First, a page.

Chester Nez, U.S. Marine, American HERO, Last Survivor of Original 29 Navajo Code Talkers, Writes New Book About His WW2 Experiences

As the LAST of the original Navajo Code Talkers, Chester Nez, was recently the subject of a wonderful profile article in Navajo Nation Fair Magazine. (Photo: Navajo Nation Fair Magazine)

I came across an important magazine article today…

It’s about a tough, American war hero, Chester Nez. At age 90, Nez is a former Marine and the LAST surviving member of the original 29 Navajo Code Talkers. This made me curious, and so I browsed around the ‘net until I found another article (from ICTMN), revealing more about Nez…

“His mission was so important that he didn’t get leave for three years. His mission was so secret he couldn’t talk about it until 23 years after the war ended. Proper honor for what he did wouldn’t come for 55 years. Code talkers were sworn to secrecy even after the war in case the code had to be used again. And it was, in the Korean Conflict and again in the Vietnam War.”

“Code Talker” by Chester Nez is now available in bookstores and online. (Photo: Berkley Trade)

Fortunately for all of us, the real story of the Code Talkers and their activities during those conflicts has finally been revealed with the recent publication of Nez’s new book entitled, “Code Talker.” Nez’s book is the ONLY memoir written by one of the original Navajo Code Talkers and for that reason, is considered by WW2 historians to be a VERY important account.

All too often, members of “the Greatest Generation” have passed on before leaving behind any written or oral record of their military service. Here is just one exciting excerpt from Nez’s book about WW2 in the Pacific theater…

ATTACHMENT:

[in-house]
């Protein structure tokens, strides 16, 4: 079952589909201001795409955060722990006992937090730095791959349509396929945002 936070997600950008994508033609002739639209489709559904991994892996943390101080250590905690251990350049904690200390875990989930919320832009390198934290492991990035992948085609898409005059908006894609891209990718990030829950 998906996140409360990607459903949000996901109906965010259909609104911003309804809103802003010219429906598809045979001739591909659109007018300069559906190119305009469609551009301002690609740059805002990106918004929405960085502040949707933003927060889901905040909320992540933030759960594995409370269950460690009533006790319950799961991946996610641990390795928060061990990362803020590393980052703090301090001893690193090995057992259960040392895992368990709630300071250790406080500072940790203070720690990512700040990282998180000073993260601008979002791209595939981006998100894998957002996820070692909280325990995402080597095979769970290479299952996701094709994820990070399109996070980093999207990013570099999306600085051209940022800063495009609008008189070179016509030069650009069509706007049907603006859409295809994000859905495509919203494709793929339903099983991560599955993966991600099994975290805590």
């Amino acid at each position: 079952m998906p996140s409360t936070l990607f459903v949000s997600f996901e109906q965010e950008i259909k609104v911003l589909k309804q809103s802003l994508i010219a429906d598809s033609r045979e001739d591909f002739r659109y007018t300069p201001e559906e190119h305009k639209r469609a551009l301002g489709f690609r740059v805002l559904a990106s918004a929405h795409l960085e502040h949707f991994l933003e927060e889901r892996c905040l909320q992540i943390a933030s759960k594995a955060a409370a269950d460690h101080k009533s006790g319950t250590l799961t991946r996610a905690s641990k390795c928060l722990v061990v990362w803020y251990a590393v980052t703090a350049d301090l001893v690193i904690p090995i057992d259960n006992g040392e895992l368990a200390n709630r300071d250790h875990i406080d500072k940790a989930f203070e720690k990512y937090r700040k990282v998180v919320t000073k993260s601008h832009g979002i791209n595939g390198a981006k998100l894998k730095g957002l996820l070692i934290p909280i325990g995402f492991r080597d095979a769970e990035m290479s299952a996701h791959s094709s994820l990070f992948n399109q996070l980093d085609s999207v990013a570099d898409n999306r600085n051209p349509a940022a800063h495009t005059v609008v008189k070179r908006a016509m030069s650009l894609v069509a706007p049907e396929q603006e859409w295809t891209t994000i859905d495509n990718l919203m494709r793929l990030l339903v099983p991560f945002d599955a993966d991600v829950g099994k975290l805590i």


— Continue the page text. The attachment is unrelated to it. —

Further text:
“With saltwater filling our boots and dragging against each step, Roy Begay and I force ourselves forward. We try to avoid the bodies and parts of bodies that float everywhere. But that’s impossible. Blood stains the tide washing onto the beach. Roy and I tote a TBX radio and a microphone. Headsets clamp over our ears, so we can’t hear the hiss as hot bullets hit Pacific waters. But we’ve heard that sound too many times before. Rifles remain slung over our shoulders, unused. Our job is to talk, not to shoot.”

A Navajo Code Talker during WW2.
(File photo: USMC)

Such first-person accounts are becoming all the more important as time passes by. For example, when asked why he decided to join the Marines and help form the original Code Talkers, further insight is revealed when Nez replies…

“I reminded myself that my Navajo people had always been warriors, protectors. In that, there was honor. I would concentrate on being a warrior, on protecting my homeland. Within hours, whether in harmony or not, I knew I would join my fellow Marines in the fight. The white man’s military had accepted us as tough Marines. Hardened by the rigors of life on the reservation. We often out-performed our white peers.”

Hasbro saw fit to (appropriately) honor the Code Talkers with a unique “talking” GIjOE. These figures are still available online, and this one includes a code-word sheet and free “Junior Navajo Code Talker” patch. COOL!
(Photo: Southwest Indian Foundation)

Today’s Homework Assignment for all Joeheads… If you’re interested in learning more about the USMC Code Talkers, you can read more about Chester Nez online HERE, purchase his new book HERE, watch a moving, 10-minute video (below), visit the official Code Talker’s museum website HERE, or order one of the GIjOE Code Talker action figures from the Southwest Indian Foundation website store HERE. Davey Baker, a fellow Marine who worked with the Code Talkers during WW2, described the Code Talker’s thankless, secretive work best, when he said…

“If God alone may know, they saved thousands of American lives, yet their tale has been hidden by the very role they played.”

Advertisements

Leave a Reply

Fill in your details below or click an icon to log in:

WordPress.com Logo

You are commenting using your WordPress.com account. Log Out / Change )

Twitter picture

You are commenting using your Twitter account. Log Out / Change )

Facebook photo

You are commenting using your Facebook account. Log Out / Change )

Google+ photo

You are commenting using your Google+ account. Log Out / Change )

Connecting to %s

%d bloggers like this: